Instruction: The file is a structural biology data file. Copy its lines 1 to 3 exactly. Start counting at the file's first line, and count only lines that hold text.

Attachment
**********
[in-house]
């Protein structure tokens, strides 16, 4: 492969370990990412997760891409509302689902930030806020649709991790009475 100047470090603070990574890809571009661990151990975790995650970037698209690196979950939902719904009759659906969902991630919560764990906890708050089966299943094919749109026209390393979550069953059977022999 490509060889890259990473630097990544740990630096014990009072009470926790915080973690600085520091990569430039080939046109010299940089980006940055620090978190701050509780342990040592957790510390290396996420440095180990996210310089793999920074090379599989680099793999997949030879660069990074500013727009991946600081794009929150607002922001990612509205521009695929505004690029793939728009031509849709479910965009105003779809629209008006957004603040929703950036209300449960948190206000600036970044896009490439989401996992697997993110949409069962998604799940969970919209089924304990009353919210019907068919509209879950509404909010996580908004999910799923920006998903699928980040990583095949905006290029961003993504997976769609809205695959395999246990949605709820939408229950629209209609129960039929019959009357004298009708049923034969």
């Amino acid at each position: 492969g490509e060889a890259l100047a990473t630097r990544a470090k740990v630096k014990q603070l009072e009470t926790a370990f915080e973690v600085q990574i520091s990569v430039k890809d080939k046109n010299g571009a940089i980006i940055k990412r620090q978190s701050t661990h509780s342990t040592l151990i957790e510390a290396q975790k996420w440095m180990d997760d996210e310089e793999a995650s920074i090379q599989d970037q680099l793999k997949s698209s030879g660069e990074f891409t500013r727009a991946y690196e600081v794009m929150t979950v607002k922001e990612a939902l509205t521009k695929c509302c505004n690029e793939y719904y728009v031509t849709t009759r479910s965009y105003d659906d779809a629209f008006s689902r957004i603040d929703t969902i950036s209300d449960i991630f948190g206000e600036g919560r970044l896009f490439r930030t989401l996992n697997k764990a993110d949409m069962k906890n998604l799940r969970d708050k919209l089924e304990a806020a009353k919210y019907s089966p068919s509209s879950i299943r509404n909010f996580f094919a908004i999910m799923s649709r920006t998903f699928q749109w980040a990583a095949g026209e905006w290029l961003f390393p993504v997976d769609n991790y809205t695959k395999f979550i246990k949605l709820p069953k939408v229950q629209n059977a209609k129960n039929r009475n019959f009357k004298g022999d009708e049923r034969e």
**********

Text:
[in-house]
């Protein structure tokens, strides 16, 4: 492969370990990412997760891409509302689902930030806020649709991790009475 100047470090603070990574890809571009661990151990975790995650970037698209690196979950939902719904009759659906969902991630919560764990906890708050089966299943094919749109026209390393979550069953059977022999 490509060889890259990473630097990544740990630096014990009072009470926790915080973690600085520091990569430039080939046109010299940089980006940055620090978190701050509780342990040592957790510390290396996420440095180990996210310089793999920074090379599989680099793999997949030879660069990074500013727009991946600081794009929150607002922001990612509205521009695929505004690029793939728009031509849709479910965009105003779809629209008006957004603040929703950036209300449960948190206000600036970044896009490439989401996992697997993110949409069962998604799940969970919209089924304990009353919210019907068919509209879950509404909010996580908004999910799923920006998903699928980040990583095949905006290029961003993504997976769609809205695959395999246990949605709820939408229950629209209609129960039929019959009357004298009708049923034969």
């Amino acid at each position: 492969g490509e060889a890259l100047a990473t630097r990544a470090k740990v630096k014990q603070l009072e009470t926790a370990f915080e973690v600085q990574i520091s990569v430039k890809d080939k046109n010299g571009a940089i980006i940055k990412r620090q978190s701050t661990h509780s342990t040592l151990i957790e510390a290396q975790k996420w440095m180990d997760d996210e310089e793999a995650s920074i090379q599989d970037q680099l793999k997949s698209s030879g660069e990074f891409t500013r727009a991946y690196e600081v794009m929150t979950v607002k922001e990612a939902l509205t521009k695929c509302c505004n690029e793939y719904y728009v031509t849709t009759r479910s965009y105003d659906d779809a629209f008006s689902r957004i603040d929703t969902i950036s209300d449960i991630f948190g206000e600036g919560r970044l896009f490439r930030t989401l996992n697997k764990a993110d949409m069962k906890n998604l799940r969970d708050k919209l089924e304990a806020a009353k919210y019907s089966p068919s509209s879950i299943r509404n909010f996580f094919a908004i999910m799923s649709r920006t998903f699928q749109w980040a990583a095949g026209e905006w290029l961003f390393p993504v997976d769609n991790y809205t695959k395999f979550i246990k949605l709820p069953k939408v229950q629209n059977a209609k129960n039929r009475n019959f009357k004298g022999d009708e049923r034969e």